Short, accessible synopses of recent important articles concerning signalling pathways.
By fusing a light-sensitive domain of an oat plant protein to Rac1, researchers created a genetically encoded protein fusion that can be reversibly activated with blue light and control cell movement—an attractive alternative to current caging tools.
Original research paper Nature Methods 6 694 - 695 doi:10.1038/nmeth1009-694a
The E3 ubiquitin ligase TNF receptor-associated factor 6 (TRAF6) is known to activate nuclear factor-κB (NF-κB) downstream of the interleukin-1 and Toll-like receptors. Together with the ubiquitin-conjugating E2-type enzymes UBC13 and UEV1A (also known as UBE2V1), TRAF6 catalyses Lys63-linked ubiquitylation, which stimulates phosphorylation and activation of TGFβ-activated kinase 1 (TAK1; also known as MAP3K7), consequent phosphorylation of IκB kinase (IKK) and activation of NF-κB. In Nature, Zhijian Chen and colleagues now report on the mechanism of TRAF6-mediated NF-κB activation: TRAF6 generates unanchored polyubiquitin chains that bind to the regulatory subunits of the TAK1 and IKK complexes, leading to the activation of these kinases.
Original research paper Nature Reviews Molecular Cell Biology 10 653 doi:10.1038/nrm2765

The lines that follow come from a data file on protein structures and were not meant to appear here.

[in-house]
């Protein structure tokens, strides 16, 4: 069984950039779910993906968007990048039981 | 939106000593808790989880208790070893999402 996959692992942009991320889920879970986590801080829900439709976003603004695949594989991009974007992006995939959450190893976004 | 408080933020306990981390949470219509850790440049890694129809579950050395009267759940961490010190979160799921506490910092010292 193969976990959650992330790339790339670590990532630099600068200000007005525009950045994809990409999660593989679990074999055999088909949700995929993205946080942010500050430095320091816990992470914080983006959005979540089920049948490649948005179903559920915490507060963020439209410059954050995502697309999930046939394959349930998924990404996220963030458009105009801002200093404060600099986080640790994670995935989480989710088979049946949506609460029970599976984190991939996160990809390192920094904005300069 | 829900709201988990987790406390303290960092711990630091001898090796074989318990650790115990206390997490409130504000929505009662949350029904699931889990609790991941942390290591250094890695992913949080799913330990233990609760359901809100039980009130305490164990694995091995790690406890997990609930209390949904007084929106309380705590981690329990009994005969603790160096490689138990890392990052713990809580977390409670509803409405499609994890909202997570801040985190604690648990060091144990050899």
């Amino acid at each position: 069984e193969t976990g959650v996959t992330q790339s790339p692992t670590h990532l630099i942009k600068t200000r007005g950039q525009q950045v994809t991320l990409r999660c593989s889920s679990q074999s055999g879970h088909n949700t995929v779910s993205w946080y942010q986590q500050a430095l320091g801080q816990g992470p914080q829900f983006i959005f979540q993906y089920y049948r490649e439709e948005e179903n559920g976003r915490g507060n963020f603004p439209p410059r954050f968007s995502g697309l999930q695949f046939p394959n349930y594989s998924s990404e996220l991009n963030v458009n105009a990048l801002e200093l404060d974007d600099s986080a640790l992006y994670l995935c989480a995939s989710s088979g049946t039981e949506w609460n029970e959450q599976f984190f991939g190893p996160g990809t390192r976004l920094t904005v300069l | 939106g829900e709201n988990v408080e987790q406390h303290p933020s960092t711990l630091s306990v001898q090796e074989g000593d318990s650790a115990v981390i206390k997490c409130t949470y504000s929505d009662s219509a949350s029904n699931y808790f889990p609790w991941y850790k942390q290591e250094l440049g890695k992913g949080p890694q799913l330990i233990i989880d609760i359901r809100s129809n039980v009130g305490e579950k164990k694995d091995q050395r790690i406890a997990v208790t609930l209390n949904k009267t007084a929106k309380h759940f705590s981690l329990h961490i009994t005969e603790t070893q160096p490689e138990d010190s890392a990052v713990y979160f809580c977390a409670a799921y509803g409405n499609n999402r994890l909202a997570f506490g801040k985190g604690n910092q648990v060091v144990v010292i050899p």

Naturally occurring CD4+CD25+ regulatory T (TReg) cells are essential for maintaining immune homeostasis and the transcription factor forkhead box P3 (FOXP3) is required for their suppressive function. Although much is known about the mechanisms of FOXP3-mediated gene induction in TReg cells, the molecular mechanisms of FOXP3-dependent gene repression are largely unknown. Pan et al. now show that the interaction of FOXP3 with Eos (also known as Ikzf4), a zinc finger transcription factor of the Ikaros family, is required for FOXP3-mediated gene repression in TReg cells and for the suppressive activity of TReg cells.
Original research paper Nature Reviews Immunology 9 674 - 675 doi:10.1038/nri2639
Interleukin-17 (IL-17) has been the subject of a great deal of recent research, mainly as the cytokine that characterizes the CD4+ T helper cell subset known as TH17 cells. Now, two studies published in Immunity show that γδ T cells are also an important source of IL-17, which is produced by these cells without ligation of their T cell receptor (TCR) and contributes to a first line of defence against pathogens and to the early stages of autoimmune inflammation.
Original research paper Nature Reviews Immunology 9 671 doi:10.1038/nri2645
When an invading pathogen meets a dendritic cell (DC) it is greeted by several cell surface receptors that work together to tailor a fitting immune response. A new report published in Nature Immunology reveals how one receptor creates further specificity by altering cytokine production levels in response to binding particular pathogen carbohydrates.
Original research paper Nature Reviews Immunology 9 676 doi:10.1038/nri2640